Tuesday, 31 January 2012

old books and remembered places

I love old books: the yellowing pages, rough-edged where they have had to be torn open by the book's first reader, the old-fashioned letter-pressed fonts, the sense that someone else's hands have held them.
This is something I'm currently reading, a book called Three, Six, Nine by the French early-20th-century writer Colette, one of my favourite authors.
Written in 1941-2, it is about all the different places she has lived. I love the way her memories of places lead us to her emotions at the time, as she describes her nomadic existence within the city of Paris, moving from apartment to apartment in the wake of failed love affairs.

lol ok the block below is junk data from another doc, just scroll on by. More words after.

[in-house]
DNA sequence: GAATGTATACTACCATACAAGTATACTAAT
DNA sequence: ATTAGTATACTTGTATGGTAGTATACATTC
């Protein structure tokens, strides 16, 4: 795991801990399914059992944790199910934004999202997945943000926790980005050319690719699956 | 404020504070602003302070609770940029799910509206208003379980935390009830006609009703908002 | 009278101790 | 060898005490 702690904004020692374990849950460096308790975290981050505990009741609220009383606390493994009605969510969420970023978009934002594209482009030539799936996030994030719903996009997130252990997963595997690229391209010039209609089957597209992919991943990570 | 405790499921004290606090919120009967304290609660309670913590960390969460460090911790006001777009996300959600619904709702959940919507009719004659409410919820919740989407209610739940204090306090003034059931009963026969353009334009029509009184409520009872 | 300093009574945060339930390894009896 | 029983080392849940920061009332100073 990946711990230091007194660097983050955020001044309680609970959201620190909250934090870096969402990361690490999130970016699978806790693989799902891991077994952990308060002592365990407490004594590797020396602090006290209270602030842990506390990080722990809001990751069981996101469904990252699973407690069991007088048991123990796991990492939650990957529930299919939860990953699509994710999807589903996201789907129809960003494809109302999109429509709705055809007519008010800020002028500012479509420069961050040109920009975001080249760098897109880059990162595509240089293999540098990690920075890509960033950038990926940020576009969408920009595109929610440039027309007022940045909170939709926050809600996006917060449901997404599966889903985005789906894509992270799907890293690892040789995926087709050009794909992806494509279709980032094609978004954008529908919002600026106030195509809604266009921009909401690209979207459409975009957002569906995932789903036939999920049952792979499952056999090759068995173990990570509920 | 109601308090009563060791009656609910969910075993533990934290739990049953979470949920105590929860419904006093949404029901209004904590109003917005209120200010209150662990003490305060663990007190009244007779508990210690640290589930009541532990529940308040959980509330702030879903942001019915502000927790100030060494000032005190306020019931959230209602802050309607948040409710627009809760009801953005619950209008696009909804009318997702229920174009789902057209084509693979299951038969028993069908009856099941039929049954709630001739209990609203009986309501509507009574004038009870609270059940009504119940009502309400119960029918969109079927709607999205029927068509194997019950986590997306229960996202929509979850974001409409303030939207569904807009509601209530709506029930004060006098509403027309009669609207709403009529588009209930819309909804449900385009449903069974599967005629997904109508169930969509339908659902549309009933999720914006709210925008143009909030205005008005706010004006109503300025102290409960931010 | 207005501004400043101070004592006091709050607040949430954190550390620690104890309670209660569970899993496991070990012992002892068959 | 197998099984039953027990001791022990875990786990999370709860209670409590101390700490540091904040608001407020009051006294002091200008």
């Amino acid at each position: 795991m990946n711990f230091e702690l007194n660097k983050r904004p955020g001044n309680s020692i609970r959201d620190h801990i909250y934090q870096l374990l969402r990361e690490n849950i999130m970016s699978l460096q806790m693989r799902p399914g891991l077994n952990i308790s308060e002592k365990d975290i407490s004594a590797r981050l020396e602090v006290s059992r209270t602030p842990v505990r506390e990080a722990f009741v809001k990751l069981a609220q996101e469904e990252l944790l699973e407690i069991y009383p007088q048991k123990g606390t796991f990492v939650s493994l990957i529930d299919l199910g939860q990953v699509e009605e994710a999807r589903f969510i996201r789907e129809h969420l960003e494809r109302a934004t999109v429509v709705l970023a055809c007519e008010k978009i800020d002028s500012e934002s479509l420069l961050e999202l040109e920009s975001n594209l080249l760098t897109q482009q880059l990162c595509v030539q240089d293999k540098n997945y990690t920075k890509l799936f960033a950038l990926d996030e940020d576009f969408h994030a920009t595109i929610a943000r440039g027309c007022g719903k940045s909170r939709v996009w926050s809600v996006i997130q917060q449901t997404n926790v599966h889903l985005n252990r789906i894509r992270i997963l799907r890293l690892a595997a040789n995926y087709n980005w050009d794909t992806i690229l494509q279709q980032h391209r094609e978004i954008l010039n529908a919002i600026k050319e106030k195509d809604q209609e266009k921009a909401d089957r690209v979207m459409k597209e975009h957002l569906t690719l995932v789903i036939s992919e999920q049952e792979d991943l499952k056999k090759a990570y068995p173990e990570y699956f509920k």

Three homes become six, and then nine... all described with delicate poetry, telling us of the intimate connections between the places we live and our feelings, dreams and memories. I just wish I knew who first bought this book in 1946 (when it was published). I wonder where that person lived and dreamt, and what journey this book took in order to be sold to me over the internet in 2011?

Here is a little counterpart to these reflections: a song sung by Fran├žoise Hardy in 1966 about a beloved childhood home in the country that has now vanished, overtaken by the city's bricks and concrete.

Isn't she beautiful? I might have to write a post about Fran├žoise Hardy sometime!

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